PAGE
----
I do consider myself fairly organized, and I have a large box labeled, “Bits and Pieces” which is the catch-all for those random bits and pieces that never have a real home. It’s great for smaller items, but it can’t be the catch-all for everything in the house because then it perpetuates the clutter. The two rogue Command hooks are now in the Bits and Pieces box.
This is all well and good, but what about when the items you need to purge contain a sentimental or emotional value? What about the items that you can’t put a price on? The same concept applies.
Sentimental items take on a more emotional attachment, but the process is still the same:
1. How often do I use or enjoy this item? Will I really need it in the future?
2. How much is the cost replacement?
3. What is the value/sentiment of the item?
I’m all about being sentimental. But sometimes, you have to let go. Does the item itself contain the memory, or does it remind you in general of the person or event? Can you repurpose the sentimental item into something else that will maintain the emotion but not take up as much space? Make a plan that works for you. For smaller items, find or make a nice memory box and use that space to control the amount you keep. If you inherit a lot of items from a departed loved one, keep 10% of the items that mean the most to you, and sell or donate the rest. If you have a lot of school papers from your child, keep several of their best work and toss the rest. Do you need all of those CDs or DVDs from your youth? Or can you enjoy your favorite songs or movies on iTunes or Netflix?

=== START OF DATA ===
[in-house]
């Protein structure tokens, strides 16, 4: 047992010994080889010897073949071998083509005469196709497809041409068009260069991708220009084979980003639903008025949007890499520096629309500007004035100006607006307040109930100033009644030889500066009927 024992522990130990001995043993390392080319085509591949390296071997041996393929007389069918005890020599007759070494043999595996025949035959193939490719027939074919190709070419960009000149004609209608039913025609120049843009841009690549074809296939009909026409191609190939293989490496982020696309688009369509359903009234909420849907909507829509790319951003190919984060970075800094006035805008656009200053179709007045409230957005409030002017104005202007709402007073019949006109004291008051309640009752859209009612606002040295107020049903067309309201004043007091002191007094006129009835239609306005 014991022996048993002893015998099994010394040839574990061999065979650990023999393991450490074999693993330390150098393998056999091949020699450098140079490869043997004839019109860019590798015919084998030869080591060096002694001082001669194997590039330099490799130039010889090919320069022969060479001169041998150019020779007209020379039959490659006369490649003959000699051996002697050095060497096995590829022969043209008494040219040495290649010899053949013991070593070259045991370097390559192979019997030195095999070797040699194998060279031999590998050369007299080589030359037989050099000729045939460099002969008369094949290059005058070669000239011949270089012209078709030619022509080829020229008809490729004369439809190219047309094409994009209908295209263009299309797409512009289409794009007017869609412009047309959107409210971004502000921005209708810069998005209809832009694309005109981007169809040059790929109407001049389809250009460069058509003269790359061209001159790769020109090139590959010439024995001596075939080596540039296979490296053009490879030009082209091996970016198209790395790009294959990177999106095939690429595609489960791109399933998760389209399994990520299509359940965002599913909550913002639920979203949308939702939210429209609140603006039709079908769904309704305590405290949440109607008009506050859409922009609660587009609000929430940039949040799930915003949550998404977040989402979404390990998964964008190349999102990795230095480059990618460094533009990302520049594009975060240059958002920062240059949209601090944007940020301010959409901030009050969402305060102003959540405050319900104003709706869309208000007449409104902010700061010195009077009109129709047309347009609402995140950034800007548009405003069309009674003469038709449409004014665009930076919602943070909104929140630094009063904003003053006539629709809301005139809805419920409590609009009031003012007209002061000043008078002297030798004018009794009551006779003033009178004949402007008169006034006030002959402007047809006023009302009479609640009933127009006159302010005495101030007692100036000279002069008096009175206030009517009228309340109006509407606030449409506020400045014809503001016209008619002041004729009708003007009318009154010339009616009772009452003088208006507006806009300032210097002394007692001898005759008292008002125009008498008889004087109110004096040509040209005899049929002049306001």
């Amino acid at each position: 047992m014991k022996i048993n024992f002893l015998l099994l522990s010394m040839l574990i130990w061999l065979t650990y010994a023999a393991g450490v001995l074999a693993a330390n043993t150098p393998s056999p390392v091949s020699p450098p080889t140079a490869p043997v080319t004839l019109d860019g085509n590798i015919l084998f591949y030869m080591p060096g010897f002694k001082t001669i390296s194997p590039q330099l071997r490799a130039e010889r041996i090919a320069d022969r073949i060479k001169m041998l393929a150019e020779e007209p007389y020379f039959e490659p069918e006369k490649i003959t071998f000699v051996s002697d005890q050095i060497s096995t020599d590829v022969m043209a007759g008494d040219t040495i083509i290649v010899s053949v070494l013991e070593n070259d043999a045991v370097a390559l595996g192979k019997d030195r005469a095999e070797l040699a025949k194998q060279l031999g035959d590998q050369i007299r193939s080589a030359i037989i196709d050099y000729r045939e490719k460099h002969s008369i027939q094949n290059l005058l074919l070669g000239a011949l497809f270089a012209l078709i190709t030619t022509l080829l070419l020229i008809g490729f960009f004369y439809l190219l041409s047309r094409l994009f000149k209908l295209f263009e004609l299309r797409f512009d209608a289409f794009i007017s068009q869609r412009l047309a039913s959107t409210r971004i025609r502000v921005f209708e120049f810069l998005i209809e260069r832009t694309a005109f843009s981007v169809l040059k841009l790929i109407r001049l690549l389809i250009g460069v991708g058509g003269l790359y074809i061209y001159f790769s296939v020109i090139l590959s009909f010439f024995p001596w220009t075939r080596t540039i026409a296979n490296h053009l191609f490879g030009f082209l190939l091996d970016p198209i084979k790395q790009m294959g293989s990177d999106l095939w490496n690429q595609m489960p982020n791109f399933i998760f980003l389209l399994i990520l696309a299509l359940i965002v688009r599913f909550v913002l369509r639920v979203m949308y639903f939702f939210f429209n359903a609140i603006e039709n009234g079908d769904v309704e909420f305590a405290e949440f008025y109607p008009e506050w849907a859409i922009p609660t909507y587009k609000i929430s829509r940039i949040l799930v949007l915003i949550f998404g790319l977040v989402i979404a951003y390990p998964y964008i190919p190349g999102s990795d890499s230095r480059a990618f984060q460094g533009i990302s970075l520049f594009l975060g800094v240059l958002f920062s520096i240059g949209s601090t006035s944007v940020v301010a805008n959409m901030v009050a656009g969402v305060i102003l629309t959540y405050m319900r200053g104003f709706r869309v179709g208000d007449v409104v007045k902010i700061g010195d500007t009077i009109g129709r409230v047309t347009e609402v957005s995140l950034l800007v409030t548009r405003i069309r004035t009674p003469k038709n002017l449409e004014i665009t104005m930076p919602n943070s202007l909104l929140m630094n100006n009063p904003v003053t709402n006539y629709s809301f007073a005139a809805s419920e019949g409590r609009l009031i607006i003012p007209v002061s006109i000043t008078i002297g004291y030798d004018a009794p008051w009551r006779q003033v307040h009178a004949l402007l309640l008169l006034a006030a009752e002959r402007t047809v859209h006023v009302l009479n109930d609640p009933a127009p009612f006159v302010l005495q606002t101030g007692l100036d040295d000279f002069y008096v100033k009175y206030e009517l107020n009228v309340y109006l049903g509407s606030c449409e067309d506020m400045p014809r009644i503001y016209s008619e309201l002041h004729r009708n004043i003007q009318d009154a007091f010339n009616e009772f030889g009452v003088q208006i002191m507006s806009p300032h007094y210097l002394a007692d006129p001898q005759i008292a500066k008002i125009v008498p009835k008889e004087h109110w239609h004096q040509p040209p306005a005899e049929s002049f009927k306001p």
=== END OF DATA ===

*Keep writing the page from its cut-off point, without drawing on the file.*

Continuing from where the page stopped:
Stepson is growing up and transitioning out of playing with his toys. He is not ready to part with them, but he wants more space for him and his friends to hang out. The solution – we boxed up his toys in several large containers and placed them on a high shelf. They are accessible if he needs them, and are ready to be donated when he’s ready to part with them.
Lessons from the Hoarder Whisperer Himself
I had a chance to meet Matt Paxton from the TV show Hoarders and Co-Founder of Legacy Navigator, and gain some wisdom from him about real life hoarders. BTW – he is absolutely hilarious and totally down to earth and super cool to hang out with!
According to Paxton, the majority of hoarding situations are brought on by some kind of trauma. “It has nothing to do with the stuff, and everything to do with the emotions.” This year alone, there are an estimated 16 million people who are hoarders, which is about 5% of America. When asked what is the difference between collecting and hoarding, Paxton explains, “Collecting is something you do with your family. Hoarding is when your collection IS your family.”
Celebrate Your Success!
If you took the time to clean up a space, don’t forget to celebrate your successes! Diffuse some Harmony and Joy Essential Oils and find a comfy chair to read The Secret Lives of Hoarders by Matt Paxton or The Hoarder in You by Dr. Robin Zasio from the TV show Hoarders.
Everyone’s pain point is different, but these general guidelines and examples can be applied to any situation. Would any of these processes work for you?
Are you Inspired?
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Love, hugs, and organizing one trash bag at a time.HERE.